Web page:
The Iberian Peninsula – commonly called Iberia , is the third largest European peninsula (after the Scandinavian and Balkan peninsulas); it is located in the extreme southwest of the continent. The area is approximately 582,000 km2. There were three countries in it: Spain, Portugal, Andorra, as well as a part of France and the British Overseas Territory of Gibraltar.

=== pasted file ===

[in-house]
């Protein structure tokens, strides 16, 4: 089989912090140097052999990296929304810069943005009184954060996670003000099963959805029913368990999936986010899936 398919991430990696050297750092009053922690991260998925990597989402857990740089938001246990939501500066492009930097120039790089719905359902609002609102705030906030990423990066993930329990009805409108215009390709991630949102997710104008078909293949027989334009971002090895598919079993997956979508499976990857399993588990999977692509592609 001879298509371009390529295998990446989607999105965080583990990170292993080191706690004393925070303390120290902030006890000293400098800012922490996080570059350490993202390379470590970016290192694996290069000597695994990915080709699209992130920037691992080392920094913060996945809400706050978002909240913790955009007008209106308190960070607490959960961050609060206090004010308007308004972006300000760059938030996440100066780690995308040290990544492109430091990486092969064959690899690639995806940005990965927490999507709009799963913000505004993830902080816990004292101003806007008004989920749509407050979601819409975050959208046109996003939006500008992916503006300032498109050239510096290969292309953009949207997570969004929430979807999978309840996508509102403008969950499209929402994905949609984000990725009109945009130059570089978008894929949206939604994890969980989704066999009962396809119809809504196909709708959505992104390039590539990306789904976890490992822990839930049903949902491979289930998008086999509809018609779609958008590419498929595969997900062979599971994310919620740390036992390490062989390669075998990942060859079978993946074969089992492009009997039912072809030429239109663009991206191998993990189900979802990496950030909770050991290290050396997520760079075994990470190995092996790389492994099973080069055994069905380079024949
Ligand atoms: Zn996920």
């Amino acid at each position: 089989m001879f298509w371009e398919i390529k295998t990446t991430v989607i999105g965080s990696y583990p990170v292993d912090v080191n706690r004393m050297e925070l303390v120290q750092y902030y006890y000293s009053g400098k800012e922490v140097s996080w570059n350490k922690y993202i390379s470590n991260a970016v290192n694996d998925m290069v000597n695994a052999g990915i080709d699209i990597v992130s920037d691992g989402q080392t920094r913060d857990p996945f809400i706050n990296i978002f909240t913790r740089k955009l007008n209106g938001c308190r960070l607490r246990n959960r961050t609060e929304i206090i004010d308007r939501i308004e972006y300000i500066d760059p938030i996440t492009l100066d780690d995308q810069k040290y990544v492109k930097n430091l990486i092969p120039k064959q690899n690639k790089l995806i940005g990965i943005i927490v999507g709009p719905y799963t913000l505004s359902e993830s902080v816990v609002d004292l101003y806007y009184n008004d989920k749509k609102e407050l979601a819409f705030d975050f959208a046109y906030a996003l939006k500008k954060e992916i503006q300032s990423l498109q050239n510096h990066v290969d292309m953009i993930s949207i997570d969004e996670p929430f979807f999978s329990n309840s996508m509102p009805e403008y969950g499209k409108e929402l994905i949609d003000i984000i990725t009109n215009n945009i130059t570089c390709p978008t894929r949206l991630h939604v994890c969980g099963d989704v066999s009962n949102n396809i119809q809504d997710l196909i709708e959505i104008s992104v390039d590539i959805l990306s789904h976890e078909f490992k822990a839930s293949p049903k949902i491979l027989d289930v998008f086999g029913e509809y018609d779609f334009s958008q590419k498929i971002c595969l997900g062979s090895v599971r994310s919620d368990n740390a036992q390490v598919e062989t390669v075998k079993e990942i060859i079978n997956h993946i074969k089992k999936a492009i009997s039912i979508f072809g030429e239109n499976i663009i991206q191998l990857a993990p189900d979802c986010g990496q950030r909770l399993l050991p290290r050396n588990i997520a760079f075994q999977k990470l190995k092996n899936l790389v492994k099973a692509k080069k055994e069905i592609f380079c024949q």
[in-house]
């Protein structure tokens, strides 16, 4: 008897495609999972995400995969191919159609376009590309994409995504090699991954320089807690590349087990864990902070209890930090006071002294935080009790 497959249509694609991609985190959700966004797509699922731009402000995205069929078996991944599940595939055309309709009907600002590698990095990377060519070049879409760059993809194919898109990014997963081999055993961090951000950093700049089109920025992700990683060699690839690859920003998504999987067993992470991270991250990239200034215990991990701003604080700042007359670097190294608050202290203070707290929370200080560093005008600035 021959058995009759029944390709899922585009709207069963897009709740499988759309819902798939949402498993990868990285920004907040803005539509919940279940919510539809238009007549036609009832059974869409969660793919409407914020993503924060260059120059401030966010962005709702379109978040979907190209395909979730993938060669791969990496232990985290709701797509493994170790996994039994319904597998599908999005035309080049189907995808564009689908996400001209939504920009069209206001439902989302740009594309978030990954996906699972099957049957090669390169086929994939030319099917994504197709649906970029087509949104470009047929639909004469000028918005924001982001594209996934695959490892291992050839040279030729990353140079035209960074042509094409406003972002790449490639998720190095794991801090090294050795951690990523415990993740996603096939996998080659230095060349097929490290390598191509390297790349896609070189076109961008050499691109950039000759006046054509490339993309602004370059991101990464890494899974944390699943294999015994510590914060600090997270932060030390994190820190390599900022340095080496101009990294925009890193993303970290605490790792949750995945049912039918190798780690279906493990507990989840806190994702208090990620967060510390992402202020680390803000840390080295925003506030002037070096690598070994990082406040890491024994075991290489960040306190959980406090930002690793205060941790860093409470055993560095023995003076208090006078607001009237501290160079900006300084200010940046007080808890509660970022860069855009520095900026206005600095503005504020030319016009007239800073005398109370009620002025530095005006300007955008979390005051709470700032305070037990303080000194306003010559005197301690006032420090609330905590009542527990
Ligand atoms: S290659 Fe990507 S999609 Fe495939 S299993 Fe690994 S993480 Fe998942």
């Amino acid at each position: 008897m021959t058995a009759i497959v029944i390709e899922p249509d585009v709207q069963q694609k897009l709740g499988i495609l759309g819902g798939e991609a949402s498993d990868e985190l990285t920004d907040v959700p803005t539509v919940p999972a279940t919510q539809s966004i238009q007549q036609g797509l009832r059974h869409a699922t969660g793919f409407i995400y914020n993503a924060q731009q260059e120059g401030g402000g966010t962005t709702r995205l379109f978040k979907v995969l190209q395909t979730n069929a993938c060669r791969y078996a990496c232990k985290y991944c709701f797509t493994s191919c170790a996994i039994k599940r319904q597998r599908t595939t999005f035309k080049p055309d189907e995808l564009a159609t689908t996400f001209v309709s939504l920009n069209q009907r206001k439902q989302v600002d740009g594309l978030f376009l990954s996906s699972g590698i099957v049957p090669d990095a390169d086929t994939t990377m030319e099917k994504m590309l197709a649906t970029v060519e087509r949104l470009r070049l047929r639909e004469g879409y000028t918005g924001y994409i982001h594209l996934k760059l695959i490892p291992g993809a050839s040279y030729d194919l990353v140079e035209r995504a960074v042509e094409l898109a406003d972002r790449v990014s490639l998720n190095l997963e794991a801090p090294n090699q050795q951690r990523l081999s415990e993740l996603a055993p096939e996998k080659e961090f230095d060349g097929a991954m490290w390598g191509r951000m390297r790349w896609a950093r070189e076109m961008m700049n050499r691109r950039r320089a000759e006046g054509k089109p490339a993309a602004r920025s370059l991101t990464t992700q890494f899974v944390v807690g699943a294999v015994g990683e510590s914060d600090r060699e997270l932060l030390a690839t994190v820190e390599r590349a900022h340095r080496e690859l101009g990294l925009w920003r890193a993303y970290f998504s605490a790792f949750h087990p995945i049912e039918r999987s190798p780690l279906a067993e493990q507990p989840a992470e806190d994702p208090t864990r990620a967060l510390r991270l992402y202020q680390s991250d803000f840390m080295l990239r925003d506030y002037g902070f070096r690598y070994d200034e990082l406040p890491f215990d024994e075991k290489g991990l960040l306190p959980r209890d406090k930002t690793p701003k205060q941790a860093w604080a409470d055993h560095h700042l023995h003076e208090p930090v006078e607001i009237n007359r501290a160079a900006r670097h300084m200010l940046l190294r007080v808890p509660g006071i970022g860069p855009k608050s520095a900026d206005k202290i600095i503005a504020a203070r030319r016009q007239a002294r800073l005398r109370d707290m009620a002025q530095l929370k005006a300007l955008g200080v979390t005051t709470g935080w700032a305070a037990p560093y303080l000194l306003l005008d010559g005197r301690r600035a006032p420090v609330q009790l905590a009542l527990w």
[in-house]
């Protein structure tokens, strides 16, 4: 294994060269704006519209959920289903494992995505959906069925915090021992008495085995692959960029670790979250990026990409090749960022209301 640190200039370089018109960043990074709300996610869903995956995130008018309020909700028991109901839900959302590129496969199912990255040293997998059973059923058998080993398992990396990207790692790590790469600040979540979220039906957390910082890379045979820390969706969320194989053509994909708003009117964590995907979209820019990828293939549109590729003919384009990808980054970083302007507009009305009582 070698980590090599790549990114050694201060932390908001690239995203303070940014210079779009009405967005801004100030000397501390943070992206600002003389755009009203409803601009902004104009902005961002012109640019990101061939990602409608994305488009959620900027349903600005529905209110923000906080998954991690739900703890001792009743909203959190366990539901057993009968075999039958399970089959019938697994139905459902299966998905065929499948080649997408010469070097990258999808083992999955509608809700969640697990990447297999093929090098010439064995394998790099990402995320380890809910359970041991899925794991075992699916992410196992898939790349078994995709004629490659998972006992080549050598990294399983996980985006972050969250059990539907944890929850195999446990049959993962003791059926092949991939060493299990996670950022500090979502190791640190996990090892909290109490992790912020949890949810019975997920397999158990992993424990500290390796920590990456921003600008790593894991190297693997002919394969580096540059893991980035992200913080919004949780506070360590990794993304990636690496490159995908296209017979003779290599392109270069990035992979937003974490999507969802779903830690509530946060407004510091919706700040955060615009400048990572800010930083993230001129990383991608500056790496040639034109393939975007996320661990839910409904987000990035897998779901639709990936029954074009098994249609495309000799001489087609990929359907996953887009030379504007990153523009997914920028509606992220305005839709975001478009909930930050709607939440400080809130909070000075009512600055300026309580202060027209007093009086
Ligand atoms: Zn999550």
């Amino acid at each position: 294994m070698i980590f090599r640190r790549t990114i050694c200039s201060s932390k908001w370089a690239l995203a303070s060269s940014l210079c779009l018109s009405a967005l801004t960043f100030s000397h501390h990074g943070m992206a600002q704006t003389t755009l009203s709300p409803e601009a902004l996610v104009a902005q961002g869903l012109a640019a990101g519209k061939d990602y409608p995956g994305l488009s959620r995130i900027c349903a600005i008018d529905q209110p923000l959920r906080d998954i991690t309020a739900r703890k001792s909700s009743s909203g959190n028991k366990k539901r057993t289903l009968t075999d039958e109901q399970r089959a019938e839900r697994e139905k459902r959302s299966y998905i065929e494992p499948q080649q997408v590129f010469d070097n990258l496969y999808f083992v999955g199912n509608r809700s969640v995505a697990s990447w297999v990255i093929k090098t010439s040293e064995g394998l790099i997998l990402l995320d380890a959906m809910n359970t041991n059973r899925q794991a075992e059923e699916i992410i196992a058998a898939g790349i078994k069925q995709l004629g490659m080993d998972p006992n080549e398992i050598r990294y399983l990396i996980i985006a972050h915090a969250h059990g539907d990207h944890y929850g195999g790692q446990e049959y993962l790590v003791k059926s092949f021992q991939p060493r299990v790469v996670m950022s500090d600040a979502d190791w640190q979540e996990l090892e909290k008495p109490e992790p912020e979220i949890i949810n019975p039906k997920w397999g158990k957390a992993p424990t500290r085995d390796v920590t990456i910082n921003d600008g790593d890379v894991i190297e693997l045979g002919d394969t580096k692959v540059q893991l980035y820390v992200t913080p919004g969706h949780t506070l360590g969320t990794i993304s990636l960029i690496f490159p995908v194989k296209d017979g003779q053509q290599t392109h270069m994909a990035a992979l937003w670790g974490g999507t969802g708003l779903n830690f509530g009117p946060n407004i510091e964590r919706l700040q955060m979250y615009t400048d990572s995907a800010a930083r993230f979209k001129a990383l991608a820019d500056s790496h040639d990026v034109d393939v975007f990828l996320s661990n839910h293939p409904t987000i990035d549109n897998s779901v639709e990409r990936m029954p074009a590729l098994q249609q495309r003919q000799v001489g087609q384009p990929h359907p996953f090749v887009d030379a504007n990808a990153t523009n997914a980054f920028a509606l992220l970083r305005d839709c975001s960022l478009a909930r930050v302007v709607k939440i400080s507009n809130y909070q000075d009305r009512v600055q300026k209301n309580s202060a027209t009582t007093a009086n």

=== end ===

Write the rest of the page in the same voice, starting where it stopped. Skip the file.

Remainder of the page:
The Iberian peninsula has two dominant climate types; the oceanic climate seen in the Atlantic coastal region resulting in even temperatures with relatively cool summers. The southern half of Portugal and most of Spain have mediterranean climates with various precipitation and temperatures depending on latitude and position versus the sea. There are also localized semi-arid climates in central Spain, with temperatures resembling a more continental mediterranean climate. In other cases highland alpine climates can be found. The hottest temperatures of Europe are found in the Spanish interior, with Córdoba averaging around 37 °C in July. The Spanish mediterranean coast usually averages around 30 °C in summer. In sharp contrast A Coruña at the northern tip of Galicia has a summer daytime high average at just below 23 °C. This cool and wet summer climate is replicated throughout most of the northern coastline. Winter temperatures are more consistent throughout the peninsula, although frosts are common in the Spanish interior, even though daytime highs are usually some way above the freezing point.